Pocono’s race produced a big reaction. Should Pocono be on the schedule in future years? Is the track too dangerous? What kind of penalty (if any) should be assessed to Sato? While these are all valid questions, I’m not going to be addressing those in this post. There’s lots of reaction to read elsewhere on some of these topics. After Sunday’s race, though rain-shortened, the usual points were handed out with Power taking home the race win. How did that affect the championship odds?
In short, it was beneficial to Newgarden — in a big way. Pre-race, The Single Seater’s model had Newgarden at about a 66 percent chance of winning the IndyCar championship. After a fifth place drive and Rossi’s 18th place finish after being collected in the first lap mayhem, Newgarden’s odds increased 20 points to 86 percent. This puts him clearly in the driver’s seat with three races to go. I wrote before the race about Newgarden’s lackluster race starts, and that weak spot showed its ugly head again for Newgarden on Sunday. Without qualifying, Newgarden started on pole thanks to the current points standings, but then promptly handed that spot over to his teammate almost instantaneously. Newgarden is now only retaining his starting position on 50 percent of race starts. That’s terrible. What’s worse is that it’s not just on the race start where he struggles. It’s caution restarts too. There were three cautions at Pocono, and Newgarden lost his position within two laps of every restart after them.
I don’t mean to harp on Newgarden, but the rate at which he loses positions on race starts and caution restarts is concerning to say the least. Only Hunter-Reay is less likely to retain his starting position than Newgarden. Here’s the full breakdown of start retention as a percentage, the total number of places each driver has gained or lost on race starts for the full season (+/-), and the average positions gained or lost per each race start:
This isn’t to say poor starts and restarts will prevent Newgarden from winning the championship (our model still has him as a big favorite remember) but he isn’t doing himself any favors by having such a prominent weak spot in his toolkit. He makes up for it by running in the top-5 more than anyone else with close to 68 percent of laps being run up at the front end of the grid. He also continues to hold the highest ATP25 rank with an average track position of 5.1 in the last quarter of races and dominates average finishing position with a 5.4 on the season.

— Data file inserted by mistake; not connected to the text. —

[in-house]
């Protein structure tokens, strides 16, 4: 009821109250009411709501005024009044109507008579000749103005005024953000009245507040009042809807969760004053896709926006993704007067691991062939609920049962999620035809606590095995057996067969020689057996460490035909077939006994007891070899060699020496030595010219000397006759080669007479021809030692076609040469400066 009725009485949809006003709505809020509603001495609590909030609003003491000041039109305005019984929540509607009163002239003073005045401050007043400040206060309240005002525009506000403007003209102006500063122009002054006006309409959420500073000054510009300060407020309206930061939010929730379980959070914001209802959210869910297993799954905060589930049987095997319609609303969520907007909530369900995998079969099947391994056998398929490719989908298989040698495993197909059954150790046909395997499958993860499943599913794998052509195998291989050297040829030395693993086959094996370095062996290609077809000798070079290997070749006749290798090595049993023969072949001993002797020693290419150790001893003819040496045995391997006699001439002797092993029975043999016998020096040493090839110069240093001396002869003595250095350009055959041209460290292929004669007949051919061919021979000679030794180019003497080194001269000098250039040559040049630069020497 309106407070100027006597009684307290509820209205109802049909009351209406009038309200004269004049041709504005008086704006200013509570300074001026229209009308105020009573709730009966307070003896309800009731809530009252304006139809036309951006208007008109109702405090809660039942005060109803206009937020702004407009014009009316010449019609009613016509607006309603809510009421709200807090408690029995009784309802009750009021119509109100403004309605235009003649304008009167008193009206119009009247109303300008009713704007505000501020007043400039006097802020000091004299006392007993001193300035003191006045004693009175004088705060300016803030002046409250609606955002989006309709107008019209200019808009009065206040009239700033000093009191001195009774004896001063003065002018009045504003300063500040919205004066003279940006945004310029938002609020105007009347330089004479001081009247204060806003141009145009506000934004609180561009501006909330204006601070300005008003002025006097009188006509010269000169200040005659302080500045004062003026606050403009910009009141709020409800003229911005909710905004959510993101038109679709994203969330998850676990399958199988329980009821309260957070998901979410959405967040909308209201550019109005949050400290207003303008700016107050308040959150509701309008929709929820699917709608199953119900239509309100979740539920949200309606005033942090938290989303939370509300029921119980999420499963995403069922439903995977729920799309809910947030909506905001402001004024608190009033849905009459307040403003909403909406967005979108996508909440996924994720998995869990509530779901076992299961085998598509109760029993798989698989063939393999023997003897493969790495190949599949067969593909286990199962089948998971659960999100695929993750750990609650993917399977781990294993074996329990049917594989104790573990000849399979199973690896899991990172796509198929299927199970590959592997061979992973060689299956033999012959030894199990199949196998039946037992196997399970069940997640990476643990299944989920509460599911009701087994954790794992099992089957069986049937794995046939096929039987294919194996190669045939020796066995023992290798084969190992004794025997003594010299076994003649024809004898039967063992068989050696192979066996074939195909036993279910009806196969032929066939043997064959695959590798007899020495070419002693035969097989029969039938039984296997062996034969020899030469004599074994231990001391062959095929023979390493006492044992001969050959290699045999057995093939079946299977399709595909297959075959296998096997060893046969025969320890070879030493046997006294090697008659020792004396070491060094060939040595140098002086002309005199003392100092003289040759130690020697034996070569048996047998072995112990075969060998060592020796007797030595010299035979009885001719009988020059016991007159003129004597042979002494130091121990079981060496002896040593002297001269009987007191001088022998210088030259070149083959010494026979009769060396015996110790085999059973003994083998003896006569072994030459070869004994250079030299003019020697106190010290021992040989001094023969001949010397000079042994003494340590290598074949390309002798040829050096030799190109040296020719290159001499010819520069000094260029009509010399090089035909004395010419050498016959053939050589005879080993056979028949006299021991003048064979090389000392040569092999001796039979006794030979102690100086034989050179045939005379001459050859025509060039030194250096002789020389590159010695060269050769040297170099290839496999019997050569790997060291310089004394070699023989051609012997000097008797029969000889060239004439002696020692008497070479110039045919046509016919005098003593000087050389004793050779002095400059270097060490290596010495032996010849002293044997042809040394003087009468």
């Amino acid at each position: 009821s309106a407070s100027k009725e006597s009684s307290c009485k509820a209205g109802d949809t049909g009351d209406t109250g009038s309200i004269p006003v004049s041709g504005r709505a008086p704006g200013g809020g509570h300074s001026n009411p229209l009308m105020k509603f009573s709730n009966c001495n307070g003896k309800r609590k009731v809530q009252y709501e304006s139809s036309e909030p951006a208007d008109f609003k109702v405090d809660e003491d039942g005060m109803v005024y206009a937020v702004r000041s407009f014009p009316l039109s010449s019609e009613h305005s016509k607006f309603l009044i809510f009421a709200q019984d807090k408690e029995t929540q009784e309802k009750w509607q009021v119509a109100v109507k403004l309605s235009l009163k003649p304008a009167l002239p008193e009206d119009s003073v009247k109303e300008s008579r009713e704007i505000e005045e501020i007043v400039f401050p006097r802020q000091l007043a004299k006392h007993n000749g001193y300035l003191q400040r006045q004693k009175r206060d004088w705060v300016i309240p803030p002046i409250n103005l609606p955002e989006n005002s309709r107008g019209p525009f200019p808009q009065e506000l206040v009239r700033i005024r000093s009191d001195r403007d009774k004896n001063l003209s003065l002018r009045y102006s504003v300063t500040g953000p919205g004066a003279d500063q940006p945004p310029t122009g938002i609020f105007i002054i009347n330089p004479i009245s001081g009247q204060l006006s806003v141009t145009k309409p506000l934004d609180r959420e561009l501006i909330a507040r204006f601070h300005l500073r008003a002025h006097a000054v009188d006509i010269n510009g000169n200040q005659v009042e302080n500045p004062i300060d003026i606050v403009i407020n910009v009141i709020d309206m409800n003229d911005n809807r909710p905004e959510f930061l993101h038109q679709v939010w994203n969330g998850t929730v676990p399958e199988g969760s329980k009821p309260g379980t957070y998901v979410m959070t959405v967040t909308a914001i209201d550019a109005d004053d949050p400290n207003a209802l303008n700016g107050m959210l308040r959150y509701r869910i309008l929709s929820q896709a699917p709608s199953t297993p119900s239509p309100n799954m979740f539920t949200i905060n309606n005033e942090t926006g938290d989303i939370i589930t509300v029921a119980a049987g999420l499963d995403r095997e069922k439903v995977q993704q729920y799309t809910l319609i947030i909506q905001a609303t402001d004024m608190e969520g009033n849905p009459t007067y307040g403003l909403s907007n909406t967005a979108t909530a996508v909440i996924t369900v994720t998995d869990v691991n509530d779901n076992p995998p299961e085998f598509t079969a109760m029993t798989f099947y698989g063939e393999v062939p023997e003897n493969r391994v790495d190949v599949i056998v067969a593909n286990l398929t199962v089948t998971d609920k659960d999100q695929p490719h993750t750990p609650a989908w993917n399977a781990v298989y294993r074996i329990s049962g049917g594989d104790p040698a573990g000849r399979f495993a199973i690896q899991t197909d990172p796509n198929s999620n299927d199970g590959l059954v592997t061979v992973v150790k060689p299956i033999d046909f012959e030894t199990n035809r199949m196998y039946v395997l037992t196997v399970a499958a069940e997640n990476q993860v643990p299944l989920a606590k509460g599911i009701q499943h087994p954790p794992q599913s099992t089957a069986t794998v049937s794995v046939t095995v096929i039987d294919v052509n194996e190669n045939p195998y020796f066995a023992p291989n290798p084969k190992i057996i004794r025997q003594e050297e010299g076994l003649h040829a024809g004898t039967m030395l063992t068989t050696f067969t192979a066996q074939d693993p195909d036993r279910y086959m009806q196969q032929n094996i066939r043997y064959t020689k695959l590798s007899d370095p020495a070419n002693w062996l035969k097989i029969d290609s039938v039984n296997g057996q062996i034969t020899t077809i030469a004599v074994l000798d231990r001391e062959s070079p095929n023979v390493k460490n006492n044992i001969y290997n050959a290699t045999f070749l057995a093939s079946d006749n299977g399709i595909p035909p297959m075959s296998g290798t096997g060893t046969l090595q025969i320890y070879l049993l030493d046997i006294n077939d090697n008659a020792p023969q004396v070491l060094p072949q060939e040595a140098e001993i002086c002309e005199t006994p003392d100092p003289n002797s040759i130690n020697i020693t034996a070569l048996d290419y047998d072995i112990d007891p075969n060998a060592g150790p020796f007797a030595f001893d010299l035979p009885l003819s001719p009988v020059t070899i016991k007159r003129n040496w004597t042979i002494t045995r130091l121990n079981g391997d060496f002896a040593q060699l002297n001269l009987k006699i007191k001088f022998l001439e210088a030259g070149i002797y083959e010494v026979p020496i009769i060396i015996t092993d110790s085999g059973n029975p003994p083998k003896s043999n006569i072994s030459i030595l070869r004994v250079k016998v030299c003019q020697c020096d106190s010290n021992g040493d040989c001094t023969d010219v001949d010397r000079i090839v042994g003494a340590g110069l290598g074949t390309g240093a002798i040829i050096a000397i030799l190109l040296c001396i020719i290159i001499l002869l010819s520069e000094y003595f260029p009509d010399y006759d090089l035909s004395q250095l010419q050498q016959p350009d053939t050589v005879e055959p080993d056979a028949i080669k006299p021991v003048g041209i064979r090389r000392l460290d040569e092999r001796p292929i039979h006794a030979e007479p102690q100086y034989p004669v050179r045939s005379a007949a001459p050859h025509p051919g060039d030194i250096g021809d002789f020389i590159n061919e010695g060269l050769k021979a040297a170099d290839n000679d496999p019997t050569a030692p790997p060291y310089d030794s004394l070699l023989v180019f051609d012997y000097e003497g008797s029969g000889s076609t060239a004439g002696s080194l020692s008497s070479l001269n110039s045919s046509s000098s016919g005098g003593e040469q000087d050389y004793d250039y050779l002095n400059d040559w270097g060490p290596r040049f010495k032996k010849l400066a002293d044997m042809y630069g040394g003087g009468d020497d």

Yes, Newgarden is driving fantastic this year and continues to dominate the championship and most of our advanced stats — he tops the charts in xPoints, AFP, ATP25, Top5Perc, and AEP — but the inability to start races and restart after cautions is a trend that’s yet to reverse.
Rossi went from a 31 percent chance of winning the title down to just a 9 percent chance after getting caught up in the accident. This was a major blow to his title hopes and it also really opened the door for Pagenaud and Dixon to fight for second place as well. Before the race Pagenaud and Dixon had an 8 and 7 percent chance of finishing second in the points respectively, but now they have a 24 and 21 percent chance. This makes the fight for positions 2-4 in the championship a lot more open then they were before, with Rossi still having the edge on second place with a 43 percent chance of finishing there.
The Team Andretti driver is still the most likely to be able to take the fight to Newgarden as the season winds down. Pagenaud and Dixon both improved their chances of winning to around 3 and 2 percent, but most of Rossi’s loss went to improving Newgarden’s chances of winning as opposed to helping either Pagenaud and Dixon.
Rounding out the top-5 in the title battle is Power who probably has the most interesting of all distributions. TSS’s model has Power with a whopping 99 percent chance of finishing fifth in the championship. With three races left he is 76 points behind fourth place and 63 points ahead of seventh place. That puts him in a bit of a holding pattern with not much of a chance to move up or down in the points. This could give him even more leeway to help out Newgarden if needed since he won’t be risking his own points position.
The next race up is Gateway, the final oval race of the season. As we saw this weekend, ovals can be pretty unpredictable when it comes to DNFs as big crashes can take out a quarter of the field in one turn. Newgarden has a nice buffer to second place right now, so staying out of trouble should be the name of the game as opposed to going all out for a race win. With that said, he won at Gateway in 2017, so he knows how to be quick there and has been absolutely fantastic on ovals in 2019. In the four oval races so far, he’s had two wins and never finished out of the top-5.
Header photo: Chris Owens/IndyCar